One World is All We Got: SLC students attend the Peoples Climate March

On Sunday a group of Sarah Lawrence students gathered in front of the science building to attend the Peoples Climate March in New York City. Over 400,000 people participated (over double what was expected) to emphasize to the UN leaders that meet this week the urgency of the climate change crisis.

Kiana Michaan '18, with the help of Hillary Bernhardt '15 and the Warren Green house, led the Sarah Lawrence group that participated in the march. SLC's Community Partnerships granted the students 35 roundtrip Metro North tickets for students who attended the protest.

“It was wonderful to see the Sarah Lawrence student community coming together behind this cause. When we left the Science Center Sunday morning to head to the march, we had over forty Sarah Lawrence students gathered. All of us walking to the train station was a pretty powerful sight” said Sarah Fiordaliso '16.

“I had a fantastic time at the march. There were so many powerful moments. It felt really good to be there representing the school” said Michaan of her experience at the march.

College students came from far and wide to support; Dartmouth, Smith and Oberlin were among the many schools represented. The crowd marched with a wide variety of homemade signs and tee-shirts that read: “Youth Choose Climate Justice”, “I want my grandchildren to walk down this street, not swim” and “There is no Planet B.” As the march proceeded down Central Park West towards Avenue of the Americas, Woody Guthrie’s This Land Is Your Land as well as well as chants of, “One world is all we got! One world is all we got!” could be heard.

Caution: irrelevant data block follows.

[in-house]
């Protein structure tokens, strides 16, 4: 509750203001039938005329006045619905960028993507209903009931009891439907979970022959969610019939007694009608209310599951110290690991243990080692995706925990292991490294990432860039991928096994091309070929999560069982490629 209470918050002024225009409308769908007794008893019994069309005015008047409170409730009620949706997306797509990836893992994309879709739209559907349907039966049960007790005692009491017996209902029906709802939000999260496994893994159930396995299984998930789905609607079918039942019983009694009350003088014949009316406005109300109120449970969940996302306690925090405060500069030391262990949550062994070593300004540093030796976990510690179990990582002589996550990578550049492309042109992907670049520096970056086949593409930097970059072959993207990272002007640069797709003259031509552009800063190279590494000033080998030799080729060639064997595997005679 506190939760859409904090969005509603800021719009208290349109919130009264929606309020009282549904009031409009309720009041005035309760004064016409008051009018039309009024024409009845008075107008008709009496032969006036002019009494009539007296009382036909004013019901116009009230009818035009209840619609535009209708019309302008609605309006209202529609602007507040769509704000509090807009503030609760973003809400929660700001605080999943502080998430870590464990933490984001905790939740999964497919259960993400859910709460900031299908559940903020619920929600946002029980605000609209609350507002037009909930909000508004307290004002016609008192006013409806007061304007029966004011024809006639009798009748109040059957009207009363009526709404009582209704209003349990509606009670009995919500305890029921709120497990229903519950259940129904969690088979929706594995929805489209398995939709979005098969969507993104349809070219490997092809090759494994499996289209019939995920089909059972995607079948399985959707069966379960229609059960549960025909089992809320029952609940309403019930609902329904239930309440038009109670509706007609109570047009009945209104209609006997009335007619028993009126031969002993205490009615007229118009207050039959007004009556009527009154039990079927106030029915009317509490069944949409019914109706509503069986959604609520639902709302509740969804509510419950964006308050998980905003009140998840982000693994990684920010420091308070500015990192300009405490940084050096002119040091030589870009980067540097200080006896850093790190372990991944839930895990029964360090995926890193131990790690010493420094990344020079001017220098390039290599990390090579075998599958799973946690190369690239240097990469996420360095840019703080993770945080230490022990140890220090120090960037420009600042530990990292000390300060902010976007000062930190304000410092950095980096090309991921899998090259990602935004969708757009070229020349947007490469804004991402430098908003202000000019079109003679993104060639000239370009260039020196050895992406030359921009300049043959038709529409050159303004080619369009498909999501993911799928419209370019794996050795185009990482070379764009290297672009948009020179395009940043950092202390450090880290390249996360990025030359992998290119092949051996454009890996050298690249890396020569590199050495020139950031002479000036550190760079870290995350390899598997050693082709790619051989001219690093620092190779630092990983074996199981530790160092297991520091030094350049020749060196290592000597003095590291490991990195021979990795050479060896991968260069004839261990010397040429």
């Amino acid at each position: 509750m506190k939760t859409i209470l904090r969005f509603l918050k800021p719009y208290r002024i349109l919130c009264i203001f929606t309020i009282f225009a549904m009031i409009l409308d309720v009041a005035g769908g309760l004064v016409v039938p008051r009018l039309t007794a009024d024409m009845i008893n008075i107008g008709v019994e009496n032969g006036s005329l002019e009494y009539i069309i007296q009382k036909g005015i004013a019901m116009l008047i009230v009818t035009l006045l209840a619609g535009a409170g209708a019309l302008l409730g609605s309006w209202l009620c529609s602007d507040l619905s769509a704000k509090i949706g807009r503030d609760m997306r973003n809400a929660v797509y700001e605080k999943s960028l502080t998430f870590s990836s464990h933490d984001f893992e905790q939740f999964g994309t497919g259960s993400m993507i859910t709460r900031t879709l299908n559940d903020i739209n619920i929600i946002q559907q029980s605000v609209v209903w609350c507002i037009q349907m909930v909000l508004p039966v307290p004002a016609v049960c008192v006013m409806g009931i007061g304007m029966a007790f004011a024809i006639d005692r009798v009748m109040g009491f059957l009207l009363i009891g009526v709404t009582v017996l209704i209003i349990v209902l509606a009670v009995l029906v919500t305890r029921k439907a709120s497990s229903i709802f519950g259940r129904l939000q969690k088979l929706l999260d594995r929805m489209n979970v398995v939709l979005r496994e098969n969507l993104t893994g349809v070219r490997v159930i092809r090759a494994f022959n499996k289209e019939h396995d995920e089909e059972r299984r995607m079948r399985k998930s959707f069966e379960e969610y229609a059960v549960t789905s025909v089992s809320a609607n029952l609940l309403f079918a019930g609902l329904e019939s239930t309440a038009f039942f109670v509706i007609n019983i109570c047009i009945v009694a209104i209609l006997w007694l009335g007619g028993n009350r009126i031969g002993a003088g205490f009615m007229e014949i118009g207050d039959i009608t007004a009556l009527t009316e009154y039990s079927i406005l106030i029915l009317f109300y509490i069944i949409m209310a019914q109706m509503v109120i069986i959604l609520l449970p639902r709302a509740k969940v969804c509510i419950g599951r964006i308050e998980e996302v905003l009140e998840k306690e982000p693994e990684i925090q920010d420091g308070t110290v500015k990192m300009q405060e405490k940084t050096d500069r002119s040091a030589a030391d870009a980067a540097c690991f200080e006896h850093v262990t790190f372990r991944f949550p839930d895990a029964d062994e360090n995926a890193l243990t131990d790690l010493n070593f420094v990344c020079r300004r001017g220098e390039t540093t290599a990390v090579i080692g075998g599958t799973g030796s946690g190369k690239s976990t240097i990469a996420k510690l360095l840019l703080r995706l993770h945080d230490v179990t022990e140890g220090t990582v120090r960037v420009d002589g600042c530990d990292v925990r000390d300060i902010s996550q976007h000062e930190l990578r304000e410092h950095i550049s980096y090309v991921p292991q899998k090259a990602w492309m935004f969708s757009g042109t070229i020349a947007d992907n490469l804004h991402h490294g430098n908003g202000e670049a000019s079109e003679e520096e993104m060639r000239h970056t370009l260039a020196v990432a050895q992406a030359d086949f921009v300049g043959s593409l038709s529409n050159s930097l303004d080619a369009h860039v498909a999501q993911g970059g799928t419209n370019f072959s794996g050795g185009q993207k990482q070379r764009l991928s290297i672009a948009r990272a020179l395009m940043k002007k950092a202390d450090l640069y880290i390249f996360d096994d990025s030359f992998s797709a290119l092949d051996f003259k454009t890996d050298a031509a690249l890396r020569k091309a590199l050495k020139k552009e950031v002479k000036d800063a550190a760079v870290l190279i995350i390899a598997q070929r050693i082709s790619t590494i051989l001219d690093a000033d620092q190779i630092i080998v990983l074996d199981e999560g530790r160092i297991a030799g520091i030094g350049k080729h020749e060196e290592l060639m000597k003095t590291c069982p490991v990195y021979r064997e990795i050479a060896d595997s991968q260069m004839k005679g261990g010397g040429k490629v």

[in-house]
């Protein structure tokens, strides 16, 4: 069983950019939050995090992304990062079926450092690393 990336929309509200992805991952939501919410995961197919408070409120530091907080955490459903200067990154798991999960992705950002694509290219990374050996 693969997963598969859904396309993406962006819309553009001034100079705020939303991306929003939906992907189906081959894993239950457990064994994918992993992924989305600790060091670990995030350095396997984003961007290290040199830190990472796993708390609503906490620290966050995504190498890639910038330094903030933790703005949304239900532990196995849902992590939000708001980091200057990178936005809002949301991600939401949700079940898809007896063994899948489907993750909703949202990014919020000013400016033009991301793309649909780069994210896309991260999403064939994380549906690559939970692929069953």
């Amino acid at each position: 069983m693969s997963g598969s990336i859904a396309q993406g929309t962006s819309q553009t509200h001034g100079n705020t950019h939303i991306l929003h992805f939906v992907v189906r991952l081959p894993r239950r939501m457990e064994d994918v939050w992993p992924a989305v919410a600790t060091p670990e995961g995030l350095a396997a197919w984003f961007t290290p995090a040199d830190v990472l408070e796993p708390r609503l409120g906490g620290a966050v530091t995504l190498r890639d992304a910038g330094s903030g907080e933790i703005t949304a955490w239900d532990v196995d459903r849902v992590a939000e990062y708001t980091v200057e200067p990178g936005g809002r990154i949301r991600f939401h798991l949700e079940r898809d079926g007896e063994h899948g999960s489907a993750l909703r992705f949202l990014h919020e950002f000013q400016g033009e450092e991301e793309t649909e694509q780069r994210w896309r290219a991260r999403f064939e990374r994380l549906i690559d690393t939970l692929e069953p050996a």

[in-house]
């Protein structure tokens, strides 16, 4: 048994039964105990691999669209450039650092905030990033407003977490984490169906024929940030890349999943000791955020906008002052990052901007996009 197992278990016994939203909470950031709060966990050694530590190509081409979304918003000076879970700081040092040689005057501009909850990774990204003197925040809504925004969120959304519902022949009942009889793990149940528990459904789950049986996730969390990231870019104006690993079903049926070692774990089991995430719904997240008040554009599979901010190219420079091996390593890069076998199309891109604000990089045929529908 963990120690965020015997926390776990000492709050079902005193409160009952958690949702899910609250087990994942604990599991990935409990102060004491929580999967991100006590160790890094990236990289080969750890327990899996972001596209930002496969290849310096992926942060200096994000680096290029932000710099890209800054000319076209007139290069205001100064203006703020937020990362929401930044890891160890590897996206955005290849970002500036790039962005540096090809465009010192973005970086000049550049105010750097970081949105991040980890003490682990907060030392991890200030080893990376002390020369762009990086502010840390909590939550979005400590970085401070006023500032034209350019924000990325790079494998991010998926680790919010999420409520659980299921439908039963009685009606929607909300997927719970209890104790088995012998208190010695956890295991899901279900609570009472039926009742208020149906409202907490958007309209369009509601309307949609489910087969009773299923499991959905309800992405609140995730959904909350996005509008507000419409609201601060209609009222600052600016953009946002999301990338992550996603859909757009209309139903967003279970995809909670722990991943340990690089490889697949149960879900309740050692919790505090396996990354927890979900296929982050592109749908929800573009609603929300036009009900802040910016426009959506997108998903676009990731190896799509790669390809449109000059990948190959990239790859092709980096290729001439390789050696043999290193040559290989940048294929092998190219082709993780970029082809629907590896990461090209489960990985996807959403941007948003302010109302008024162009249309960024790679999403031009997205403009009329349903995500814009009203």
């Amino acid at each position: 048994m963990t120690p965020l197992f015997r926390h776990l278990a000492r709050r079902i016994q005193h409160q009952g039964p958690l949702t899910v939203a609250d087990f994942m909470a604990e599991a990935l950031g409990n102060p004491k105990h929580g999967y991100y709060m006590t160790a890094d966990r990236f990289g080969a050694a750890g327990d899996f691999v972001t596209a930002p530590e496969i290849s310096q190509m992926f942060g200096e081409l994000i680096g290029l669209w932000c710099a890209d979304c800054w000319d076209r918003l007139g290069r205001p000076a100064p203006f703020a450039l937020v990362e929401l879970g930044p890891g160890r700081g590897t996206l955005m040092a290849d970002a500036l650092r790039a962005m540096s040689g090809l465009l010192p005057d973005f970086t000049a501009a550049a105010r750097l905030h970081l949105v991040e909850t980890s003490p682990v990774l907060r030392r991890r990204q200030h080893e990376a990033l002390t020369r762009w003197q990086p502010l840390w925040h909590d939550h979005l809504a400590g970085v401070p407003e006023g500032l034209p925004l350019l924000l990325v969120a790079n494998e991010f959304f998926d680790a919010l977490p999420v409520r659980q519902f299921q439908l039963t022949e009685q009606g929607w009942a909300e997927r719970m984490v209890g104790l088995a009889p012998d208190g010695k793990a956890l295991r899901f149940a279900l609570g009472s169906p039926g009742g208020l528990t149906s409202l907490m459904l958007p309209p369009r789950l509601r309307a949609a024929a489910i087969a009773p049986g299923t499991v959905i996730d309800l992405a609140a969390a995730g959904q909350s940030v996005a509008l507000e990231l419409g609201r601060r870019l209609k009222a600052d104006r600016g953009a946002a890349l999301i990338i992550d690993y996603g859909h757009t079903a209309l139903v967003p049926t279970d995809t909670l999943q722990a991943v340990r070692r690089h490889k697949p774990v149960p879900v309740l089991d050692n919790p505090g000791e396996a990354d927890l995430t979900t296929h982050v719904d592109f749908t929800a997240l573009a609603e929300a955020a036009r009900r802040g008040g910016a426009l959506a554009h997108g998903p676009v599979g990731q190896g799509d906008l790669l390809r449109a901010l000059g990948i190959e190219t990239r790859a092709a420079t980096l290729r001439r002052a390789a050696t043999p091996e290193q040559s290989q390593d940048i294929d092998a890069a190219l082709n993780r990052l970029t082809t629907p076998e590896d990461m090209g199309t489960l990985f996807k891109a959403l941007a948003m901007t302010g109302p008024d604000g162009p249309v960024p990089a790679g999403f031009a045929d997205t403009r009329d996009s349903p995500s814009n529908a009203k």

At 12:58 p.m. silence fell over the crowd of protesters, an eerie yet powerful experience in such a bustling city. After the moment of silence was over a wave of cheerful shouts traveled down the line as protesters lifted their hands in solidarity to such a universal problem.

Michaan commented on marching through Times Square, “It is such the epitome of corporate dominance and wasteful electricity and I think such a clear picture of how the values in our society and the whole system are just so in the wrong place.”

Clara Greenfield '17 reflected on her participation, “Looking at the pictures afterwards of the crowds of people lining up I was like, ‘oh wow, that was big and I was in the middle of it and it was awesome.'”

Michaan went on to talk about her vision for the future of the movement, saying, “There are so many differences and ways of life but there is only one planet and we are all interconnected. It’s just one march and one day but my hope moving forward is that a lot of the groups that organized, beyond just our campus, stay together and continue to do good work.”

As far as continued awareness of the climate crisis on Sarah Lawrence’s campus, Bernhardt said, “I am excited to use the energy from this march to drum up support for future sustainability actions on this campus.”  

by Mary-Katherine Michiels-Kibler '17
Features Editor


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